How hard games make you a hard man

Or woman.

As a freakish fallout to this game trend of ultimate hedonism, wondrous examples of counter struggle appear, with its own bands of fanatically faithful followers. Examples like Dwarf Fortress, DayZ, The First Two S.T.A.L.K.E.R. games X series and the Misery mod for Call of Pripyat… These are the weird ones, the ones that go against the wave, with another wave made out of blood, or tiny cute ASCII blood.

blood copy

Marketing a hard game is something publishers are not really accustomed to, I mean who in their right mind is a masochist in this world of infinite pleasure and instant doughnut lava cakes? Why would people flee from the punishing monotony of their daily lives, to get some more punishment in a different medium? You need ironclad game developer balls to build something that isn’t instantly attractive or requires an “acquired taste” for it to start working its magic. So hard games keep to the fringes, for now.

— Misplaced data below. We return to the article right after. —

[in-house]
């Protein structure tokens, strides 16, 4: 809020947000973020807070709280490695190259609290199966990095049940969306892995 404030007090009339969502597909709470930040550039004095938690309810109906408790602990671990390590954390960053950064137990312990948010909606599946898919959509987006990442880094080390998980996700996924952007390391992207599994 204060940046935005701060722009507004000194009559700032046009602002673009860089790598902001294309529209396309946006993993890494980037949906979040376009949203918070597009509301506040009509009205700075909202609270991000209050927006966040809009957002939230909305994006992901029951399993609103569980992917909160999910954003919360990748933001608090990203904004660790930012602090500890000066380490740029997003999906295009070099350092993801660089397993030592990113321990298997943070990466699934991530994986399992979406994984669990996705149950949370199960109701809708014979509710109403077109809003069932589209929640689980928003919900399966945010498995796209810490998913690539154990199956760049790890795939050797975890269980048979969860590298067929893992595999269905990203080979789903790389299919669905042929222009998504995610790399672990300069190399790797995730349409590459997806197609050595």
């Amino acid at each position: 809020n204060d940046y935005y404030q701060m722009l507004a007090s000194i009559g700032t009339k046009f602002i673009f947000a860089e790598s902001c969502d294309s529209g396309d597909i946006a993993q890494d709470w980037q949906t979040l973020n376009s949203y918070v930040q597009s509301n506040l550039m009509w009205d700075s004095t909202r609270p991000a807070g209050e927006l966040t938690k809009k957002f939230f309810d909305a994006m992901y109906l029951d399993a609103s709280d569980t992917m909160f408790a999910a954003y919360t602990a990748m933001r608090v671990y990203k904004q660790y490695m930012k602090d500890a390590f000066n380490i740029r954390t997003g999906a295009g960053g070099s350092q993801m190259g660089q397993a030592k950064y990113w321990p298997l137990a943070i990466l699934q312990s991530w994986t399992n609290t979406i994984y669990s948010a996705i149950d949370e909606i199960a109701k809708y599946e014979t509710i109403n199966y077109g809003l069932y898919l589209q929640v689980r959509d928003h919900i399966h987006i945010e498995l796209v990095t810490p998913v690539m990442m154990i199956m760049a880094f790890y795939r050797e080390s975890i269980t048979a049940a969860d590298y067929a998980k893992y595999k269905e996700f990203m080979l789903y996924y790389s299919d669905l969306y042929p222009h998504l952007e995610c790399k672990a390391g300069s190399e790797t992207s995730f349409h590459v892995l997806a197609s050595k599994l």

Mods are usually on the front lines since their budget (which is usually zero), isn’t very restraining towards the content of the game. Some developers like Dwarf Fortress’s “Toady” Tarn Adams eschew the graphics all together, while crafting the ultimate roller coaster learning curve together with one of the most intricate games ever devised. The Misery mod of S.T.A.L.K.E.R. dries out all the flora, rips the mercy out of the game and makes you scrounge for food in the worst, morally uncomfortable ways possible. If there were puppies in the Misery mod, they’d all have AIDS and a propensity to bite animal lovers.
Success in hard games is rare, but oh so rewarding. A hard game is an experience that the brain interprets less like a pleasurable stroll through the meadow and more like I’ve lived through hell and back. That specific kind of interpretation is what true game experiences are, they stick with you throughout life, and you apply those experiences in real life when need be. Games that break through the barrier of real life, that make you remember your experience there, without actually having to touch a computer. Games that feel like you’ve been living there for a small percent of your life, and you’ve siphoned the experience, the culture, you’ve been to another alternate universe and it is a part of your experience like that one time you got stuck with your family on a mountain trip, no gasoline, no phones, and you had to learn to adapt to the new environment, make that your new temporary home.

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